I had been messing around with guitar for about six months when, in 1974, heard Wishbone Ash for the first time. Even then I was obsessed with great guitar sounds and wanted to know how they did it!. After investigating their guitars and amps, I swiftly set my sights on a Gibson Flying V. This is a story of love, loss and rediscovery.
I saw my guitar for the first time in the local guitar shop Harker & Howarth, Bolton. It was not a replica of the 1967 version that Andy Powell played, but a 1974 model with a natural wood finish, more rounded headstock and without the Maestro Vibrola tremolo - but it was a Flying V and it was beautiful.
My 18th birthday came and my mum and dad gave me the guitar. It was a moment of deep joy as I plugged it in for the first time (I had to wait for my presents then :).
Although I later acquired a 1976 Stratocaster and 1958 Epiphone Riviera, during the 70's and much of the 80's, it was my main guitar.
In the early 80's I did have trouble with the neck and took it to the mighty Ted Lee who plained the fingerboard and whilst at it fitted a vintage Vibrola and refinished in translucent cherry!
In the late 70's I foolishly changed the pickups for DiMarzio PAF's, which were all the rage, being one of the first companies to manufacture replacements. However, once I knew what I was doing, replaced these with specially wound Lindy Fralin 'PAF' Humbuckers which are also fitted to my Custom Telecaster built by Gordon Whittam.
With time, my tastes changed, making way for custom built guitars, with wider flatter necks and generally based around Telecasters. The 'V' ended up being used exclusively for slide, with a high tension (011-049) 'open E' tuning. It always sounded fantastic and was known as the 'Devil Guitar', but was too much of a contrast to my Fender style guitars to use live.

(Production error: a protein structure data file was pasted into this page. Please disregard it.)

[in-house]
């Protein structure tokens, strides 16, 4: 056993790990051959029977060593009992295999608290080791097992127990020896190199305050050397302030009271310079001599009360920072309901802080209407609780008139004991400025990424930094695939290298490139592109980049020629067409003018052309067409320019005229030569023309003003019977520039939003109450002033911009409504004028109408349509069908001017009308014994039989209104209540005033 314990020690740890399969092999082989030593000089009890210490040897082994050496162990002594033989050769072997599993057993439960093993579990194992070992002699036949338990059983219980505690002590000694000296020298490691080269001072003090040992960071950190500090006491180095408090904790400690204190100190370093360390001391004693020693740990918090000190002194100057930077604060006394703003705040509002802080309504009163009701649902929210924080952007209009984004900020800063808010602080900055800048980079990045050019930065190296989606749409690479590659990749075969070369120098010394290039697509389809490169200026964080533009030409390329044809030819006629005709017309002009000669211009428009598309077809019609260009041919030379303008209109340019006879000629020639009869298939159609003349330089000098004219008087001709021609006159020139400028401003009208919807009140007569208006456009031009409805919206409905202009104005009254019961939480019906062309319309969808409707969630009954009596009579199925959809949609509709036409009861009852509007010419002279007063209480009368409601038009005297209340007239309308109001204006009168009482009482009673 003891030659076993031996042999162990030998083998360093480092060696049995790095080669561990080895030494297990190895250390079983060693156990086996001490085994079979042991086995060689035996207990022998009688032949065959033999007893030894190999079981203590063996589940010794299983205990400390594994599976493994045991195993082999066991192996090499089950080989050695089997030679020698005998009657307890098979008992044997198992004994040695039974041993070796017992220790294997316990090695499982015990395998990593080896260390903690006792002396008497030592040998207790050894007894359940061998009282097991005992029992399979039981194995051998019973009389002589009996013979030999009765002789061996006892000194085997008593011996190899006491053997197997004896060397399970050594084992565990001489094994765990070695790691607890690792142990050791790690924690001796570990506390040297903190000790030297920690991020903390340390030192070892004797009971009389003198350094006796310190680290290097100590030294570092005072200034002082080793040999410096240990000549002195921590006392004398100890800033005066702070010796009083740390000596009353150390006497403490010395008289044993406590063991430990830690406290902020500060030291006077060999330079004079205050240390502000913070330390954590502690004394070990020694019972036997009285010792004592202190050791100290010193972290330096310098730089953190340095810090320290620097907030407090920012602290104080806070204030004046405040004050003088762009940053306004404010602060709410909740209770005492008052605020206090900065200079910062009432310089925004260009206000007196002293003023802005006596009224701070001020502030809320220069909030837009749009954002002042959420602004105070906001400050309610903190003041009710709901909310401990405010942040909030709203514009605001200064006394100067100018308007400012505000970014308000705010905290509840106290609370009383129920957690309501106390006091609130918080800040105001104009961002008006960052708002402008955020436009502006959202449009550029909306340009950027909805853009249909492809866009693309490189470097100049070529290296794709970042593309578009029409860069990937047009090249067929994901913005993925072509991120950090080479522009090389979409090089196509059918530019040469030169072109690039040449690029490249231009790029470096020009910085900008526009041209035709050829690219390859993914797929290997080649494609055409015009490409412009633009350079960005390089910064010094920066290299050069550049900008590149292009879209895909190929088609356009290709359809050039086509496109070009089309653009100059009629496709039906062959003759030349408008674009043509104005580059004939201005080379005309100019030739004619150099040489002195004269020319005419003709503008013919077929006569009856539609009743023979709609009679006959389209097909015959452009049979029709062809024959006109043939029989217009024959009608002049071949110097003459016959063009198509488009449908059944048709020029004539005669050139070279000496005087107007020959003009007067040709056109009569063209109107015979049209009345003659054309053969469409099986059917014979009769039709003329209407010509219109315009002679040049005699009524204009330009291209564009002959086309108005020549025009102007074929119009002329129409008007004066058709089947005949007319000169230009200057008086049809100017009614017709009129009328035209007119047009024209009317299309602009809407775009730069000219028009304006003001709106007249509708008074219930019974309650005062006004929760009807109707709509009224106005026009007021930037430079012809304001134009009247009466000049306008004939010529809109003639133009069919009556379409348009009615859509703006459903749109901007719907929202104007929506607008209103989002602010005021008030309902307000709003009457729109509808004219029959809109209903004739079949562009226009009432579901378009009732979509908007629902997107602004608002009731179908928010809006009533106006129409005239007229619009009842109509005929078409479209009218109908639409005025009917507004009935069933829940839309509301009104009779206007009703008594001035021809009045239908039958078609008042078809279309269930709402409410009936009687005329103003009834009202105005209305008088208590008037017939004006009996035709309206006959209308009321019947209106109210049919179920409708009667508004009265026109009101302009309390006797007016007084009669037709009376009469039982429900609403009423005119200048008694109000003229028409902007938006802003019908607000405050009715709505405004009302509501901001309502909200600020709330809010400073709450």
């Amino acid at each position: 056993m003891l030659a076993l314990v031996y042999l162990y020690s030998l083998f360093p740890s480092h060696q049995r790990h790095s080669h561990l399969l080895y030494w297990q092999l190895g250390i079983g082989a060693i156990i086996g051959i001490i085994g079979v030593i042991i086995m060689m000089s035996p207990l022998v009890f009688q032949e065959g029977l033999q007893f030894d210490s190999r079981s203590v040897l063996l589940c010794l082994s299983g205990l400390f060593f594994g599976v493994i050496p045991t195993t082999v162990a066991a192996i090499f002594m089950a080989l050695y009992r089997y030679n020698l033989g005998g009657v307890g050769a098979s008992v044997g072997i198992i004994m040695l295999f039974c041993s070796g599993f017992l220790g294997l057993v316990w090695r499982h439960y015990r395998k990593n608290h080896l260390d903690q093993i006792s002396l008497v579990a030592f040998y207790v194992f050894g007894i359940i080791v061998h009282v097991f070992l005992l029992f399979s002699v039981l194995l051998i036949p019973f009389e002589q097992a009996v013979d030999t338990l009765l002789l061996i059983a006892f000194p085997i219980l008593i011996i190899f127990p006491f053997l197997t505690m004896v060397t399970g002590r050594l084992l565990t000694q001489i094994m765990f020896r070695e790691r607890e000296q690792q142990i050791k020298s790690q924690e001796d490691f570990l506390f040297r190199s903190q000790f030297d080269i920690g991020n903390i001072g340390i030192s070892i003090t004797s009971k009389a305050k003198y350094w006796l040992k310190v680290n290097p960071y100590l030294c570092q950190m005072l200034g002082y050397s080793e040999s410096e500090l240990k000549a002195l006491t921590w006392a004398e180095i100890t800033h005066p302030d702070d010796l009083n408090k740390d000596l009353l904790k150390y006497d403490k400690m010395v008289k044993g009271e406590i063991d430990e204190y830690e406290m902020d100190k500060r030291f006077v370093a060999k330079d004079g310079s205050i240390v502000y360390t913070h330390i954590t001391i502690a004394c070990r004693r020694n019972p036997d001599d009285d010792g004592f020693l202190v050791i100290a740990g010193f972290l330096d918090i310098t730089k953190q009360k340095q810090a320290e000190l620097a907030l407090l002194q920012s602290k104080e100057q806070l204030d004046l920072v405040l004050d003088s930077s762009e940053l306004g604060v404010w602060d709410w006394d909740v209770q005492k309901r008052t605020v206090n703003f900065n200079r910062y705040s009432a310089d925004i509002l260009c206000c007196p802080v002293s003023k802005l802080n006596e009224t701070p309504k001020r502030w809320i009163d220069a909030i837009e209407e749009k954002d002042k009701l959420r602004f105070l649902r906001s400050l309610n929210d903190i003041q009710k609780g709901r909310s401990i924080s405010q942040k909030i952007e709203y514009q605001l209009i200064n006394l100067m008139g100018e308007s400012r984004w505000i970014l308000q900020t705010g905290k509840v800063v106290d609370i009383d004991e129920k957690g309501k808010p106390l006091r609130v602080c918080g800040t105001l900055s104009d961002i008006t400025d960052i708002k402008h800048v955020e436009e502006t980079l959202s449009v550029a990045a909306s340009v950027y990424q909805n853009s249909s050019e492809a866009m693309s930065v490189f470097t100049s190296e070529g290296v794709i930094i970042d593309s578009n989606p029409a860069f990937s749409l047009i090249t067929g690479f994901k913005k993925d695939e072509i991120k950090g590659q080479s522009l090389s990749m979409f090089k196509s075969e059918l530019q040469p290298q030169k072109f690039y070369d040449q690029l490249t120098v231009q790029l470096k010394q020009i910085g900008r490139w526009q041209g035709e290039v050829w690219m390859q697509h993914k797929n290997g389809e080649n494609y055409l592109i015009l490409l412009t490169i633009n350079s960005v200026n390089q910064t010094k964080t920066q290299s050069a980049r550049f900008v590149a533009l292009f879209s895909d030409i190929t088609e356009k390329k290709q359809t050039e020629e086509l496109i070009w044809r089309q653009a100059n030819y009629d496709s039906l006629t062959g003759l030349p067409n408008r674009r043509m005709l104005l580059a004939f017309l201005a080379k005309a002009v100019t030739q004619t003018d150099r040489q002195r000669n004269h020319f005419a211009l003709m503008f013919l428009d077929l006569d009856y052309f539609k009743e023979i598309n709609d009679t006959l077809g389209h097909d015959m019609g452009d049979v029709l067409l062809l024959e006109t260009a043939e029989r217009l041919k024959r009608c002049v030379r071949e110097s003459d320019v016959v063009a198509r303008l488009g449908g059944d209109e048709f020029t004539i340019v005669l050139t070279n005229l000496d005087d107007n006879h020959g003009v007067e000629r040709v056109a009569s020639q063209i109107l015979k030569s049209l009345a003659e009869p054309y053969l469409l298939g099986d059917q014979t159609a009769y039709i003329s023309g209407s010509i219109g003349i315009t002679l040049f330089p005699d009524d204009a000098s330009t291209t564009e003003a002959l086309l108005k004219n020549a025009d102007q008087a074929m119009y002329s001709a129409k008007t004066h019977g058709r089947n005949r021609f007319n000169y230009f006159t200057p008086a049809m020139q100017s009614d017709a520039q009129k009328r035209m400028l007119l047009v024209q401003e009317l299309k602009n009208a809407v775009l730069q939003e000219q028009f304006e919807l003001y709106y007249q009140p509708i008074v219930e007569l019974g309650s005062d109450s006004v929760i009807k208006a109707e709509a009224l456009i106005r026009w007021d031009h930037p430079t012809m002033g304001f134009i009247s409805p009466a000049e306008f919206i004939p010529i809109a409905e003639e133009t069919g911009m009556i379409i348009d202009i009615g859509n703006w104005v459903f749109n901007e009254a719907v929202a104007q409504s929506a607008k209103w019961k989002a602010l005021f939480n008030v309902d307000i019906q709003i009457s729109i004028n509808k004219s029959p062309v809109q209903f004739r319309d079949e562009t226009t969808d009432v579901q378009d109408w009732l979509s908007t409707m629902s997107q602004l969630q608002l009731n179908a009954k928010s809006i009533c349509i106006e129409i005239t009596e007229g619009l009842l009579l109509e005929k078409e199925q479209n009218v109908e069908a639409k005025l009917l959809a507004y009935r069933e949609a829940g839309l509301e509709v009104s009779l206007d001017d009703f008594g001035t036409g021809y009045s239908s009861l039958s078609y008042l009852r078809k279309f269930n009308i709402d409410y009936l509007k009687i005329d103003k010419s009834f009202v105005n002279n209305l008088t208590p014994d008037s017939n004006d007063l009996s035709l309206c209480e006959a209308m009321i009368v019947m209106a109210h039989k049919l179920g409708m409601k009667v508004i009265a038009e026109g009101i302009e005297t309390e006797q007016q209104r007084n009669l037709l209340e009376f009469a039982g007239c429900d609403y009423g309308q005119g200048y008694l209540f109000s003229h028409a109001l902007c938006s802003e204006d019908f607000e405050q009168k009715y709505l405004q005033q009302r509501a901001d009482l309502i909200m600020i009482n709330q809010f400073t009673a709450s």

I used the Flying V for the slide solo on 'Preacher' and to 'thicken up' the track 'Princess', both from ThirtySix.
If you want to know more about the making of the album, why not take a look at the articles!
On the way to the Blues Club a couple of weeks ago I spotted the case under the shelf and on a whim, picked it up. It had on tired strings and 'slide high' action which I lowered quickly before setting off.
Returning to the studio and after a bit of messing, found it is beautiful when combined with the Bludotone Bludodrive, Two Rock (EVM12L) and a set of D'Addario 11-49. The use of the heavier gauge was a direct influence from Davy Knowles - thanks mate!
I do think this guitar is at its best when played through a Marshall JTM45 and 4x12, so a Germino Classic 45 is the next on my ever expanding amp list :)
Last week used it on a gig and two sessions, one being 'Stars Look Cheap', the lead track for the next Truman Falls. It sounded fantastic, with bell like top end and distinctive mid range balls, very much like an SG.
When you wind up the volume the whole guitar vibrates and feeds back like no other, which I think is due to the pickups being mounted directly onto the scratch-plate. It' also easy to control using the tremolo arm.
So, welcome back my friend, to the show that never ends - I have really missed you.
Dad, I hope you are reading this in that big gig in the sky.